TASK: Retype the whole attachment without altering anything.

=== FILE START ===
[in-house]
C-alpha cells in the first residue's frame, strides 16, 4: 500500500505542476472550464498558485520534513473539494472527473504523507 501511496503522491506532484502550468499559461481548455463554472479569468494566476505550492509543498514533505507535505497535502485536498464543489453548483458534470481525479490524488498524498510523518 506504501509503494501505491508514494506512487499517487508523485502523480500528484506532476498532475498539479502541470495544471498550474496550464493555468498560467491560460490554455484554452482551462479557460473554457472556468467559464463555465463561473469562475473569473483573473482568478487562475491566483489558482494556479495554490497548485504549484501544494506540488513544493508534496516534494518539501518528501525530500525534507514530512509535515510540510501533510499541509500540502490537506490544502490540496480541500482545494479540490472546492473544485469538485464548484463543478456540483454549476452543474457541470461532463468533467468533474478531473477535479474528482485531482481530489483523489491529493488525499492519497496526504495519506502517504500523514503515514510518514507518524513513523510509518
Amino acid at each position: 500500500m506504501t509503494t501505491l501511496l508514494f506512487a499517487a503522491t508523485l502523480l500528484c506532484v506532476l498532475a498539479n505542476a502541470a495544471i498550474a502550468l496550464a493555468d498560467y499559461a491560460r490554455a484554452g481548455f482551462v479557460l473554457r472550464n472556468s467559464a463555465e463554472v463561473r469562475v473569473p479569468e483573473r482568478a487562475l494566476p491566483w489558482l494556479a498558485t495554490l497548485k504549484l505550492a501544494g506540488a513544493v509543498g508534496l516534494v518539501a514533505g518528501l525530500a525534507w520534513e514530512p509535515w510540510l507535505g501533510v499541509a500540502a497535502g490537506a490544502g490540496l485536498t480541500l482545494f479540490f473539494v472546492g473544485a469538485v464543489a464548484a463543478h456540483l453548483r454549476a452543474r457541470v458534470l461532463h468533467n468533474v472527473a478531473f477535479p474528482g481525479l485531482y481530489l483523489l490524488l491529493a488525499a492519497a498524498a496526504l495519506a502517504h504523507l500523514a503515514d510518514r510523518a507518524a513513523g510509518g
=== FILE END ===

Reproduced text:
[in-house]
C-alpha cells in the first residue's frame, strides 16, 4: 500500500505542476472550464498558485520534513473539494472527473504523507 501511496503522491506532484502550468499559461481548455463554472479569468494566476505550492509543498514533505507535505497535502485536498464543489453548483458534470481525479490524488498524498510523518 506504501509503494501505491508514494506512487499517487508523485502523480500528484506532476498532475498539479502541470495544471498550474496550464493555468498560467491560460490554455484554452482551462479557460473554457472556468467559464463555465463561473469562475473569473483573473482568478487562475491566483489558482494556479495554490497548485504549484501544494506540488513544493508534496516534494518539501518528501525530500525534507514530512509535515510540510501533510499541509500540502490537506490544502490540496480541500482545494479540490472546492473544485469538485464548484463543478456540483454549476452543474457541470461532463468533467468533474478531473477535479474528482485531482481530489483523489491529493488525499492519497496526504495519506502517504500523514503515514510518514507518524513513523510509518
Amino acid at each position: 500500500m506504501t509503494t501505491l501511496l508514494f506512487a499517487a503522491t508523485l502523480l500528484c506532484v506532476l498532475a498539479n505542476a502541470a495544471i498550474a502550468l496550464a493555468d498560467y499559461a491560460r490554455a484554452g481548455f482551462v479557460l473554457r472550464n472556468s467559464a463555465e463554472v463561473r469562475v473569473p479569468e483573473r482568478a487562475l494566476p491566483w489558482l494556479a498558485t495554490l497548485k504549484l505550492a501544494g506540488a513544493v509543498g508534496l516534494v518539501a514533505g518528501l525530500a525534507w520534513e514530512p509535515w510540510l507535505g501533510v499541509a500540502a497535502g490537506a490544502g490540496l485536498t480541500l482545494f479540490f473539494v472546492g473544485a469538485v464543489a464548484a463543478h456540483l453548483r454549476a452543474r457541470v458534470l461532463h468533467n468533474v472527473a478531473f477535479p474528482g481525479l485531482y481530489l483523489l490524488l491529493a488525499a492519497a498524498a496526504l495519506a502517504h504523507l500523514a503515514d510518514r510523518a507518524a513513523g510509518g